On Tuesday, the Texas Legislature will convene again.

While we adjourned “sine die” on May 31st, the Senate refused to pass a bill that reauthorizes certain essential state agencies, including one that licenses doctors.

State Senator José Rodríguez, D-El Paso.

This “sunset” bill was held back in hopes of getting the House to agree to a version of the anti-LGBTQ “bathroom” bill. The House, rightly, refused to pass the bill, which targets transgender people, particularly children, making everyone less safe.

Because of the Senate’s refusal to do its job, we have been called back for a Special Session, which may cost taxpayers about a million dollars, depending on how long we stay.

For responsible governance, both in terms of policy and expense, our only job is to pass the sunset bill.

However, if we stay for the full 30 days of this session, or even have more sessions, then we must address the key issues of education and health care.

We have material to work with. The House was close to making headway on school finance with H.B. 21, which added $1.5 billion and adjusted some formulas; it had support from a broad spectrum of stakeholders before the Senate added vouchers. Making school finance the first priority is good policy, and isn’t a partisan issue. Members of both parties overwhelmingly support finding a way to fairly and equitably fund our urban and rural schools.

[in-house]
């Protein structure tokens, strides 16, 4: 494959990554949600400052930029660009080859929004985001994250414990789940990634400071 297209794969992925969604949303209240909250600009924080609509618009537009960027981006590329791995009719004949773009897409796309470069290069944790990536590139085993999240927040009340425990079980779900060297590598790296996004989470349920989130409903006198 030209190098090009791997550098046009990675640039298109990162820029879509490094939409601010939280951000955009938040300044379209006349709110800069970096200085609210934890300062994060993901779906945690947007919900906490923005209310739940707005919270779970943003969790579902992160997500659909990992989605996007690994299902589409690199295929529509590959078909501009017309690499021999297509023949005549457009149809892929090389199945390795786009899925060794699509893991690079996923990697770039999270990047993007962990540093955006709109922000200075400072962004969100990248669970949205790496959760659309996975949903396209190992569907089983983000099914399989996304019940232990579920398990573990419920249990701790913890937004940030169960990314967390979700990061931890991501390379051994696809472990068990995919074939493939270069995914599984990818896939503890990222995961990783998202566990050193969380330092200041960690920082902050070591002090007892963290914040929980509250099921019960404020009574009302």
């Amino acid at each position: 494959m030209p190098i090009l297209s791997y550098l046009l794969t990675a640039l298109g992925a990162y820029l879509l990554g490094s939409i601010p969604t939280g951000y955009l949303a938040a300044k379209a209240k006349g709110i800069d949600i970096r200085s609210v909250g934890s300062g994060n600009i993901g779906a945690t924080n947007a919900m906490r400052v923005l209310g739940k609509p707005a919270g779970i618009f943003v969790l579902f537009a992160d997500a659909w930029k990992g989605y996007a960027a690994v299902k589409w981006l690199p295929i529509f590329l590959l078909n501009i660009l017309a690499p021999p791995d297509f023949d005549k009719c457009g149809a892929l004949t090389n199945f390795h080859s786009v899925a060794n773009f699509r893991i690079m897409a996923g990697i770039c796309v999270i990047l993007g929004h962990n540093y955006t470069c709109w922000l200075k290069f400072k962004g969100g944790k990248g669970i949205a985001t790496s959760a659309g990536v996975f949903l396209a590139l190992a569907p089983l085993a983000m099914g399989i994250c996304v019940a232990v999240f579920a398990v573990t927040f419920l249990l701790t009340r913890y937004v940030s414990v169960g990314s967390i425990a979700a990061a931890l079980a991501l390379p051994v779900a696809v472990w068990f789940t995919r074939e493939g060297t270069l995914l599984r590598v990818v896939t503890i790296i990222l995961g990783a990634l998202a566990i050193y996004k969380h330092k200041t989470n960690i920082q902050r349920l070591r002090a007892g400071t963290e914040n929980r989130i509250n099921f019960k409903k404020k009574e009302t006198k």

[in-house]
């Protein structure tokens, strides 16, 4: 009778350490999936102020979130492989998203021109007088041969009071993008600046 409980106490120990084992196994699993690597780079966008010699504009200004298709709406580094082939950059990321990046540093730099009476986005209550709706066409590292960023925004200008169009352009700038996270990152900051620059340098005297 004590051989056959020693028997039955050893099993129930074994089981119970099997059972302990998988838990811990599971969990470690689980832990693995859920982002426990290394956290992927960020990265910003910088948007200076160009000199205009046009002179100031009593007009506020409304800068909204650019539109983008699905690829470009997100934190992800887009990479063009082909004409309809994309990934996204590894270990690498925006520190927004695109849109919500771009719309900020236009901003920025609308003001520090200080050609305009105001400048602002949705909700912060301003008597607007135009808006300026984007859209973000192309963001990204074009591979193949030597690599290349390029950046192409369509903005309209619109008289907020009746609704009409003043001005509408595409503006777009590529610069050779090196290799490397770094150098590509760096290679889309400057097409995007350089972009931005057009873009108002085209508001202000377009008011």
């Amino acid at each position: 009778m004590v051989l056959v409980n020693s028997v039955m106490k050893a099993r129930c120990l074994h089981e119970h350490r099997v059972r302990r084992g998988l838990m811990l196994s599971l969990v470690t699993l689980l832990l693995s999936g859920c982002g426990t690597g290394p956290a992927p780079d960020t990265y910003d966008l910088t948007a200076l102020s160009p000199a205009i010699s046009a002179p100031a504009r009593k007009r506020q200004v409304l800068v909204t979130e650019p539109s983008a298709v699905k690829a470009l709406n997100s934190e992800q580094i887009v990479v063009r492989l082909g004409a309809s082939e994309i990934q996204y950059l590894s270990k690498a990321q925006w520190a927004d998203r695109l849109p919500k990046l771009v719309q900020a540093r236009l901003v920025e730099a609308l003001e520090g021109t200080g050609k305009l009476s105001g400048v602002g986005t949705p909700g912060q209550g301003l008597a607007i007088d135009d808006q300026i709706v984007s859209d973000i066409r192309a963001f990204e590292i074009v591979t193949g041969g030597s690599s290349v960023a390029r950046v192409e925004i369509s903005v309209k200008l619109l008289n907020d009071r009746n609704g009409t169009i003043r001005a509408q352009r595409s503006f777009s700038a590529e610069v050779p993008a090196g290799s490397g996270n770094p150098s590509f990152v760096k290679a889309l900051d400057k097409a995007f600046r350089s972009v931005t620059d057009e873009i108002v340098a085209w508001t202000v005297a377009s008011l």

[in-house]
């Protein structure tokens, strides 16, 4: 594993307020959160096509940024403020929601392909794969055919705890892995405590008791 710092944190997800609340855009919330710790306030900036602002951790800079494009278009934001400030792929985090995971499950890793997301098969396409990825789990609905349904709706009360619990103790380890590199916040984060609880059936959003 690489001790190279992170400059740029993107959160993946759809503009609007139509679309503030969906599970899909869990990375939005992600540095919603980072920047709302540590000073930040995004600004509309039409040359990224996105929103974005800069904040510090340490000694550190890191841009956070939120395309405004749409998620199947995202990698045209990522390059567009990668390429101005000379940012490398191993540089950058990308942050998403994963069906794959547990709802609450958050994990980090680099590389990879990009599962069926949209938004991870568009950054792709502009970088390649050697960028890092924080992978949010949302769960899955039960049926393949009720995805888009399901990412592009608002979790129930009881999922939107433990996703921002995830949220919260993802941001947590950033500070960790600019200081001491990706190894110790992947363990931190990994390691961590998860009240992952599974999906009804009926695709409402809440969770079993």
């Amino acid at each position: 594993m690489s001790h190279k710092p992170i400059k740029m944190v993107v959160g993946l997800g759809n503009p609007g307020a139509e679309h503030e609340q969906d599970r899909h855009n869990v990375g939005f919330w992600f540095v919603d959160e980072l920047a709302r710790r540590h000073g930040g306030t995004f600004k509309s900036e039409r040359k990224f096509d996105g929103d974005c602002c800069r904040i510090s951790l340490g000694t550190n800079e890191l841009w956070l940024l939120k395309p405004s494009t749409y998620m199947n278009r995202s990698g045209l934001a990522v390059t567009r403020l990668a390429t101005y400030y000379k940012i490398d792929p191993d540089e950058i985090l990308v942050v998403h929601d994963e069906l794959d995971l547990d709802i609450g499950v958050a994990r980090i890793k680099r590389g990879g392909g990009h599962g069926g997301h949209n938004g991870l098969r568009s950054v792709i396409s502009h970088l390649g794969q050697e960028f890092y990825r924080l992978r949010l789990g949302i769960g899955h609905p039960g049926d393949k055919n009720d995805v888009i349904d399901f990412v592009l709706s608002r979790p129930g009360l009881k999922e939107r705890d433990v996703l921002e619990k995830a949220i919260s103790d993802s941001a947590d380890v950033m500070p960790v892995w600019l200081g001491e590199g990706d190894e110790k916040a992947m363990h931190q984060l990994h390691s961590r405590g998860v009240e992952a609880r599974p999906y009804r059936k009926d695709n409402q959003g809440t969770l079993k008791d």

The State is increasingly funding schools on the backs of local property taxpayers, while at the same time, complaining about high local taxes. True tax reform must take into account the main driver of property taxes – schools, which are the State’s constitutional obligation. In fact, the State’s share of the base funding for schools has decreased from 43.5 percent in 2015 to 37.7 percent in 2019. To address this, I have filed legislation, which the majority of Senate Democrats have signed onto, that would require the State to fund at least half of our schools’ operating costs. This would dramatically reduce local property taxes and help ensure quality education for all Texas students.

But while there is great support for school finance reform, we lack full, unwavering support from state leadership. Instead, the Special Session proposals most vocally championed erode public schools through vouchers, curtail the ability of local government to fund local needs and maintain local ordinances, limit access to reproductive health, and once again, target transgender children through some version of a “bathroom” bill.

I entered public service to advocate for equal opportunity for all Texans whether that’s every child’s right to quality public education; access to affordable, quality health care; or for economic opportunity.

We should all reject policies that target the vulnerable. This Special Session shows little promise to do anything but that.

Although I suspect we will be in Special Session for the full 30 days, I believe the best thing we can do for Texas is to pass the sunset bill and return to our districts to attend to the real needs of our constituents, not waste precious taxpayer dollars passing legislation that’s intended to bolster some leaders’ positions in the next primary and does little to help Texas families.

Or, put simply, we should “Sunset and Sine Die.”